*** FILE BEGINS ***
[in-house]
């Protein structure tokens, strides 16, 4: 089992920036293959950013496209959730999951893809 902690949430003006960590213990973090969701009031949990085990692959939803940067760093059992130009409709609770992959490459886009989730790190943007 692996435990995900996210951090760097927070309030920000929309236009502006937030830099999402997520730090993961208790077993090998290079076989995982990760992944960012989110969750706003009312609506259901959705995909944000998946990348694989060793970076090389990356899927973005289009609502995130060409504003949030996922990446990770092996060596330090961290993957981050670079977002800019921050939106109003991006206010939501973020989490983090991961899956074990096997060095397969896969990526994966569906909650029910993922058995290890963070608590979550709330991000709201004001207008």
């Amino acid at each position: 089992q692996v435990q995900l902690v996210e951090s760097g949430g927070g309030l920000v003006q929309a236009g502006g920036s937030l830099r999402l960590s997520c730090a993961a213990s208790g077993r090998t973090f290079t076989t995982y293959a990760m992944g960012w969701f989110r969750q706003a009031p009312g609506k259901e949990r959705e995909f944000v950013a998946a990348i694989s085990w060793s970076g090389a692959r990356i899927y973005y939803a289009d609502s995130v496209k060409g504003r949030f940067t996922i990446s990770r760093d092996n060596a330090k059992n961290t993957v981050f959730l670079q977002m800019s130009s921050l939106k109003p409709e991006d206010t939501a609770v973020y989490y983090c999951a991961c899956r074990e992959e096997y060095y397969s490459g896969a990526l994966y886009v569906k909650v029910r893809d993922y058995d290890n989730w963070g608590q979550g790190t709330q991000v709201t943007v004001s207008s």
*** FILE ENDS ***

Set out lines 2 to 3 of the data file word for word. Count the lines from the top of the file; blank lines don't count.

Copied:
């Protein structure tokens, strides 16, 4: 089992920036293959950013496209959730999951893809 902690949430003006960590213990973090969701009031949990085990692959939803940067760093059992130009409709609770992959490459886009989730790190943007 692996435990995900996210951090760097927070309030920000929309236009502006937030830099999402997520730090993961208790077993090998290079076989995982990760992944960012989110969750706003009312609506259901959705995909944000998946990348694989060793970076090389990356899927973005289009609502995130060409504003949030996922990446990770092996060596330090961290993957981050670079977002800019921050939106109003991006206010939501973020989490983090991961899956074990096997060095397969896969990526994966569906909650029910993922058995290890963070608590979550709330991000709201004001207008």
């Amino acid at each position: 089992q692996v435990q995900l902690v996210e951090s760097g949430g927070g309030l920000v003006q929309a236009g502006g920036s937030l830099r999402l960590s997520c730090a993961a213990s208790g077993r090998t973090f290079t076989t995982y293959a990760m992944g960012w969701f989110r969750q706003a009031p009312g609506k259901e949990r959705e995909f944000v950013a998946a990348i694989s085990w060793s970076g090389a692959r990356i899927y973005y939803a289009d609502s995130v496209k060409g504003r949030f940067t996922i990446s990770r760093d092996n060596a330090k059992n961290t993957v981050f959730l670079q977002m800019s130009s921050l939106k109003p409709e991006d206010t939501a609770v973020y989490y983090c999951a991961c899956r074990e992959e096997y060095y397969s490459g896969a990526l994966y886009v569906k909650v029910r893809d993922y058995d290890n989730w963070g608590q979550g790190t709330q991000v709201t943007v004001s207008s």